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Animals 2017, 7(12), 96; doi:10.3390/ani7120096

Should the Contribution of One Additional Lame Cow Depend on How Many Other Cows on the Farm Are Lame?

1
Department of Veterinary and Animal Sciences, University of Copenhagen, 1870 Frederiksberg C, Denmark
2
Department of Food and Resource Economics, University of Copenhagen, 1958 Frederiksberg C, Denmark
*
Author to whom correspondence should be addressed.
Received: 15 October 2017 / Revised: 27 November 2017 / Accepted: 1 December 2017 / Published: 11 December 2017
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Abstract

Welfare Quality® proposes a system for aggregation according to which the total welfare score for a group of animals is a non-linear effect of the prevalence of welfare scores across the individuals within the group. Three assumptions serve to justify this: (1) experts do not follow a linear reasoning when they assess a welfare problem; (2) it serves to prevent compensation (severe welfare problems hidden by scoring well on other aspects of welfare); (3) experts agree on the weight of different welfare measures. We use two sources of data to examine these assumptions: animal welfare data from 44 Danish dairy farms with Danish Holstein Friesian cows, and data from a questionnaire study with a convenience sample of 307 experts in animal welfare, of which we received responses from over 50%. Our main results were: (1) the total group-level welfare score as assigned by experts is a non-linear function of the individual animal welfare states within the group; (2) the WQ system does not prevent what experts perceive as unacceptable compensation; (3) the level of agreement among experts appears to vary across measures. Our findings give rise to concerns about the proposed aggregation system offered by WQ. View Full-Text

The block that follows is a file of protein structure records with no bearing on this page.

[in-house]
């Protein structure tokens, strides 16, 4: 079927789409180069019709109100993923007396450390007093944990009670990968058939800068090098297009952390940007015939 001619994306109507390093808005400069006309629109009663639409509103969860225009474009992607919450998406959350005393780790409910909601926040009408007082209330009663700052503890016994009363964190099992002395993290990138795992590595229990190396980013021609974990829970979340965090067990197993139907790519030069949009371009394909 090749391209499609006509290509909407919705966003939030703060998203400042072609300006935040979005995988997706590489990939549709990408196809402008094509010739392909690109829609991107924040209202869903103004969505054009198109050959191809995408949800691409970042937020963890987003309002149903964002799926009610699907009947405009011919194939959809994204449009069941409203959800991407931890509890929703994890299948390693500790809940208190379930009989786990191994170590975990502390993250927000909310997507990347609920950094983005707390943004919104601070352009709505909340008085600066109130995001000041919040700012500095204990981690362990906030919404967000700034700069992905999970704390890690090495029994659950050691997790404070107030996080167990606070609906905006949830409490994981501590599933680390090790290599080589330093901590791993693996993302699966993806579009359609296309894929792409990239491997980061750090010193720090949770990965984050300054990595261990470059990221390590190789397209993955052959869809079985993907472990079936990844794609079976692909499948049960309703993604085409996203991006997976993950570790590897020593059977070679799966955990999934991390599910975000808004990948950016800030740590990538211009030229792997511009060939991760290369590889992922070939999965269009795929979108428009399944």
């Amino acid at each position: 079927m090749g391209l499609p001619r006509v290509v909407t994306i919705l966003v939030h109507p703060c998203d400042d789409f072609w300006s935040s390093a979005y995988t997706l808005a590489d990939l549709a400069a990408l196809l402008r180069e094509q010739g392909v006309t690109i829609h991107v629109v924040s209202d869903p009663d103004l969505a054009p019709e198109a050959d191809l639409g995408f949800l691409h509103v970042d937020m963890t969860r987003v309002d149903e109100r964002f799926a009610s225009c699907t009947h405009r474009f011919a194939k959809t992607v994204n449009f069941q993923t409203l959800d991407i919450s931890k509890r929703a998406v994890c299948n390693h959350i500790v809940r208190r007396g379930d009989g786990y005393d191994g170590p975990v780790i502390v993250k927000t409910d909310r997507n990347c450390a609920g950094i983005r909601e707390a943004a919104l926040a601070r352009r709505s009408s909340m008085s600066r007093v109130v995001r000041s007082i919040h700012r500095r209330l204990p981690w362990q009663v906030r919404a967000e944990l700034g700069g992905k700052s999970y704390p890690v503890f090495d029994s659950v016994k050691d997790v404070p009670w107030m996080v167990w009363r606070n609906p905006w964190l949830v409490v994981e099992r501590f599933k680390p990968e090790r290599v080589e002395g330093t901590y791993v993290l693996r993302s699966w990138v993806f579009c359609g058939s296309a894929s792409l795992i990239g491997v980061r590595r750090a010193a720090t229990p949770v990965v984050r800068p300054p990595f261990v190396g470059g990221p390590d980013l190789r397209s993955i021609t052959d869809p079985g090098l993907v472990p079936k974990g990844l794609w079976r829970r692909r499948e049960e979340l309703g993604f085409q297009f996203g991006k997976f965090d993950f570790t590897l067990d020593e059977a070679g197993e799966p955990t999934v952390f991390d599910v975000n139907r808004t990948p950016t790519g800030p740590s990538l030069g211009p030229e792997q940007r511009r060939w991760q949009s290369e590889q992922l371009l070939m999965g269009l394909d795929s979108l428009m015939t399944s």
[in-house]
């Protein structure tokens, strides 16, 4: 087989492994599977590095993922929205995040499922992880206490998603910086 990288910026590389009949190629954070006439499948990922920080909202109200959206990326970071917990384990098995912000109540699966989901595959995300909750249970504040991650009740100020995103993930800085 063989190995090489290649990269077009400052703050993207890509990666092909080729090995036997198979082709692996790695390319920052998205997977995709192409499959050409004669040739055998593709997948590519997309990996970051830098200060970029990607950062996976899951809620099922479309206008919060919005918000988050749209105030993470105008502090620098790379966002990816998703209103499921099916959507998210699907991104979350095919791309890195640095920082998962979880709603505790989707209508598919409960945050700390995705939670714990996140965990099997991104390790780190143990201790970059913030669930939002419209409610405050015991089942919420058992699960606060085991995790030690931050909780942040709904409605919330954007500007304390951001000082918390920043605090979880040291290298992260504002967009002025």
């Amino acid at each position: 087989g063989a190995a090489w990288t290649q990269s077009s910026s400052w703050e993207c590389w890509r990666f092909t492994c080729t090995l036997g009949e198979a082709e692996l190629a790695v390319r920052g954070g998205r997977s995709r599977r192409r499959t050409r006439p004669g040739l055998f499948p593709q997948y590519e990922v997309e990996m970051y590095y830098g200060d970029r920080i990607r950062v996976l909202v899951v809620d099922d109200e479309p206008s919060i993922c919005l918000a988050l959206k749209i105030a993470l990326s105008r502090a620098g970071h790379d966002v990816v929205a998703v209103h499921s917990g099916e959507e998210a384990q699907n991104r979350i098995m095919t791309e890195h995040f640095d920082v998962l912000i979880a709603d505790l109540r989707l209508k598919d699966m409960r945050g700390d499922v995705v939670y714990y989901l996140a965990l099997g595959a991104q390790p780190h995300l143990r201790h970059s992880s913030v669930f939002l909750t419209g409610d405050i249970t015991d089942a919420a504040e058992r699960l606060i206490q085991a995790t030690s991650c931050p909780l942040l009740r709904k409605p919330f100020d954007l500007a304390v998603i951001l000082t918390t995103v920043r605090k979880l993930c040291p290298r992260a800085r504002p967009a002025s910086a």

Keywords: animal welfare; aggregation; Welfare Quality®; lameness; expert perception; welfare assessment animal welfare; aggregation; Welfare Quality®; lameness; expert perception; welfare assessment
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MDPI and ACS Style

Sandøe, P.; Forkman, B.; Hakansson, F.; Andreasen, S.N.; Nøhr, R.; Denwood, M.; Lund, T.B. Should the Contribution of One Additional Lame Cow Depend on How Many Other Cows on the Farm Are Lame? Animals 2017, 7, 96.

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